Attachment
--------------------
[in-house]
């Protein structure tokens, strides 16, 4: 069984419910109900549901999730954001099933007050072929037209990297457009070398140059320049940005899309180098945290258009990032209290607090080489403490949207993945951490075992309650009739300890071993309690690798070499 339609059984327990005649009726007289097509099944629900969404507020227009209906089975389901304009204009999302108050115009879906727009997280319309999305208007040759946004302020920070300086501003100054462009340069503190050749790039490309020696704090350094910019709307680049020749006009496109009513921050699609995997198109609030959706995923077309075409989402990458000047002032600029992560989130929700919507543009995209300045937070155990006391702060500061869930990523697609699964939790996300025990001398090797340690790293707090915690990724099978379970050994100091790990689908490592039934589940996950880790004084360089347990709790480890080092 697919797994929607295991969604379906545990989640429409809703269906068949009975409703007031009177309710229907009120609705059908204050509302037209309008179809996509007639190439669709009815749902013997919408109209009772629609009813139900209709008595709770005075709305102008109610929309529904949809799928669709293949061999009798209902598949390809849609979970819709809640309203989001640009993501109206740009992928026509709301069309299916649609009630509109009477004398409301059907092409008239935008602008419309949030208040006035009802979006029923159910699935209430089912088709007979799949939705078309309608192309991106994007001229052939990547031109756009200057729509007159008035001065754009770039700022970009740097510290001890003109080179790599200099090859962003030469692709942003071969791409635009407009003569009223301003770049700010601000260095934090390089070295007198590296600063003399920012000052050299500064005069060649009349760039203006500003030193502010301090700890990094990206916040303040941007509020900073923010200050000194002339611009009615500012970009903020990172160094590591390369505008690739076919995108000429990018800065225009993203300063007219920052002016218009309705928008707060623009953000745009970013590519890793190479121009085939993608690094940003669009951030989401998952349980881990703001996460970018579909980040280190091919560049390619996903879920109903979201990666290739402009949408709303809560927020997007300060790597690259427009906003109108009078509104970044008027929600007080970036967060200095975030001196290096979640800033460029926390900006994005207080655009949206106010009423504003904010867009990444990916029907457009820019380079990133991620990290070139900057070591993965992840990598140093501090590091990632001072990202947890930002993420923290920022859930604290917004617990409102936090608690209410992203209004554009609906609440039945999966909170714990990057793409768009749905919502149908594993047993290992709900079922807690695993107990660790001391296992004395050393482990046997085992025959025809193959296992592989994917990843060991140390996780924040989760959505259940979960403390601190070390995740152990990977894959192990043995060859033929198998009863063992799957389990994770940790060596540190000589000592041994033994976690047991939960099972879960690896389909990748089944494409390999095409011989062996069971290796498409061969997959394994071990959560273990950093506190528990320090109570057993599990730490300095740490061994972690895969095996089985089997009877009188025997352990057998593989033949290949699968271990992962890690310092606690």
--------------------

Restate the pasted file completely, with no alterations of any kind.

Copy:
[in-house]
């Protein structure tokens, strides 16, 4: 069984419910109900549901999730954001099933007050072929037209990297457009070398140059320049940005899309180098945290258009990032209290607090080489403490949207993945951490075992309650009739300890071993309690690798070499 339609059984327990005649009726007289097509099944629900969404507020227009209906089975389901304009204009999302108050115009879906727009997280319309999305208007040759946004302020920070300086501003100054462009340069503190050749790039490309020696704090350094910019709307680049020749006009496109009513921050699609995997198109609030959706995923077309075409989402990458000047002032600029992560989130929700919507543009995209300045937070155990006391702060500061869930990523697609699964939790996300025990001398090797340690790293707090915690990724099978379970050994100091790990689908490592039934589940996950880790004084360089347990709790480890080092 697919797994929607295991969604379906545990989640429409809703269906068949009975409703007031009177309710229907009120609705059908204050509302037209309008179809996509007639190439669709009815749902013997919408109209009772629609009813139900209709008595709770005075709305102008109610929309529904949809799928669709293949061999009798209902598949390809849609979970819709809640309203989001640009993501109206740009992928026509709301069309299916649609009630509109009477004398409301059907092409008239935008602008419309949030208040006035009802979006029923159910699935209430089912088709007979799949939705078309309608192309991106994007001229052939990547031109756009200057729509007159008035001065754009770039700022970009740097510290001890003109080179790599200099090859962003030469692709942003071969791409635009407009003569009223301003770049700010601000260095934090390089070295007198590296600063003399920012000052050299500064005069060649009349760039203006500003030193502010301090700890990094990206916040303040941007509020900073923010200050000194002339611009009615500012970009903020990172160094590591390369505008690739076919995108000429990018800065225009993203300063007219920052002016218009309705928008707060623009953000745009970013590519890793190479121009085939993608690094940003669009951030989401998952349980881990703001996460970018579909980040280190091919560049390619996903879920109903979201990666290739402009949408709303809560927020997007300060790597690259427009906003109108009078509104970044008027929600007080970036967060200095975030001196290096979640800033460029926390900006994005207080655009949206106010009423504003904010867009990444990916029907457009820019380079990133991620990290070139900057070591993965992840990598140093501090590091990632001072990202947890930002993420923290920022859930604290917004617990409102936090608690209410992203209004554009609906609440039945999966909170714990990057793409768009749905919502149908594993047993290992709900079922807690695993107990660790001391296992004395050393482990046997085992025959025809193959296992592989994917990843060991140390996780924040989760959505259940979960403390601190070390995740152990990977894959192990043995060859033929198998009863063992799957389990994770940790060596540190000589000592041994033994976690047991939960099972879960690896389909990748089944494409390999095409011989062996069971290796498409061969997959394994071990959560273990950093506190528990320090109570057993599990730490300095740490061994972690895969095996089985089997009877009188025997352990057998593989033949290949699968271990992962890690310092606690």